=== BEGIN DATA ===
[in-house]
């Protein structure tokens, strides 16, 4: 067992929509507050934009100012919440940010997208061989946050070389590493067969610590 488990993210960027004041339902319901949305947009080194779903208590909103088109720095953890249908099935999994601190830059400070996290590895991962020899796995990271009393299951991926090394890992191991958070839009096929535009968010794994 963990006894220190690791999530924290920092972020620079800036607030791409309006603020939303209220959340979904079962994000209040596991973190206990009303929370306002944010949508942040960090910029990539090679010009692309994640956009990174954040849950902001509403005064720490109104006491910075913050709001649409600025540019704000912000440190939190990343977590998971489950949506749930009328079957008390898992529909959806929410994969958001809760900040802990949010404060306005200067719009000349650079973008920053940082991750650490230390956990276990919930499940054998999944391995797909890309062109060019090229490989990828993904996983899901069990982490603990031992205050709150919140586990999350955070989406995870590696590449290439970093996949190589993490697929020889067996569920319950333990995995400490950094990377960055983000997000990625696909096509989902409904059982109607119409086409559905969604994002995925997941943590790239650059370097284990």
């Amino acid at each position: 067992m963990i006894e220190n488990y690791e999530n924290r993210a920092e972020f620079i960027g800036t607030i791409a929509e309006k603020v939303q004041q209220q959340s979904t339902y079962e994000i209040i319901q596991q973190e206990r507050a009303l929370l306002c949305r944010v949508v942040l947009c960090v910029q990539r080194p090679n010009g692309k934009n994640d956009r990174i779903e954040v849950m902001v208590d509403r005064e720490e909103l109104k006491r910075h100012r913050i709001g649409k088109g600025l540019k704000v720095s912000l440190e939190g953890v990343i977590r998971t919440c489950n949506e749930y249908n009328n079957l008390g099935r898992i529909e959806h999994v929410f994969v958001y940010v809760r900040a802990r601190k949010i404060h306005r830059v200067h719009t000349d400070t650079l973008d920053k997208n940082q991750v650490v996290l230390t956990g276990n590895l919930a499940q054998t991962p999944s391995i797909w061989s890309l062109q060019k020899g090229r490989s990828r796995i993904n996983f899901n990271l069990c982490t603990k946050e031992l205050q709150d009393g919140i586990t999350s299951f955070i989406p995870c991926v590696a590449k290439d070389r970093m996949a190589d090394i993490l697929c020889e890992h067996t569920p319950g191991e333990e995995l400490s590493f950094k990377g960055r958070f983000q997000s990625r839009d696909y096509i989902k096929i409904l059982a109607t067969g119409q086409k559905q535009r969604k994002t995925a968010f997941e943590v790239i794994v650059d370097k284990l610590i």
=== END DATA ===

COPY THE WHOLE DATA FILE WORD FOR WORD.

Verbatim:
[in-house]
């Protein structure tokens, strides 16, 4: 067992929509507050934009100012919440940010997208061989946050070389590493067969610590 488990993210960027004041339902319901949305947009080194779903208590909103088109720095953890249908099935999994601190830059400070996290590895991962020899796995990271009393299951991926090394890992191991958070839009096929535009968010794994 963990006894220190690791999530924290920092972020620079800036607030791409309006603020939303209220959340979904079962994000209040596991973190206990009303929370306002944010949508942040960090910029990539090679010009692309994640956009990174954040849950902001509403005064720490109104006491910075913050709001649409600025540019704000912000440190939190990343977590998971489950949506749930009328079957008390898992529909959806929410994969958001809760900040802990949010404060306005200067719009000349650079973008920053940082991750650490230390956990276990919930499940054998999944391995797909890309062109060019090229490989990828993904996983899901069990982490603990031992205050709150919140586990999350955070989406995870590696590449290439970093996949190589993490697929020889067996569920319950333990995995400490950094990377960055983000997000990625696909096509989902409904059982109607119409086409559905969604994002995925997941943590790239650059370097284990």
């Amino acid at each position: 067992m963990i006894e220190n488990y690791e999530n924290r993210a920092e972020f620079i960027g800036t607030i791409a929509e309006k603020v939303q004041q209220q959340s979904t339902y079962e994000i209040i319901q596991q973190e206990r507050a009303l929370l306002c949305r944010v949508v942040l947009c960090v910029q990539r080194p090679n010009g692309k934009n994640d956009r990174i779903e954040v849950m902001v208590d509403r005064e720490e909103l109104k006491r910075h100012r913050i709001g649409k088109g600025l540019k704000v720095s912000l440190e939190g953890v990343i977590r998971t919440c489950n949506e749930y249908n009328n079957l008390g099935r898992i529909e959806h999994v929410f994969v958001y940010v809760r900040a802990r601190k949010i404060h306005r830059v200067h719009t000349d400070t650079l973008d920053k997208n940082q991750v650490v996290l230390t956990g276990n590895l919930a499940q054998t991962p999944s391995i797909w061989s890309l062109q060019k020899g090229r490989s990828r796995i993904n996983f899901n990271l069990c982490t603990k946050e031992l205050q709150d009393g919140i586990t999350s299951f955070i989406p995870c991926v590696a590449k290439d070389r970093m996949a190589d090394i993490l697929c020889e890992h067996t569920p319950g191991e333990e995995l400490s590493f950094k990377g960055r958070f983000q997000s990625r839009d696909y096509i989902k096929i409904l059982a109607t067969g119409q086409k559905q535009r969604k994002t995925a968010f997941e943590v790239i794994v650059d370097k284990l610590i």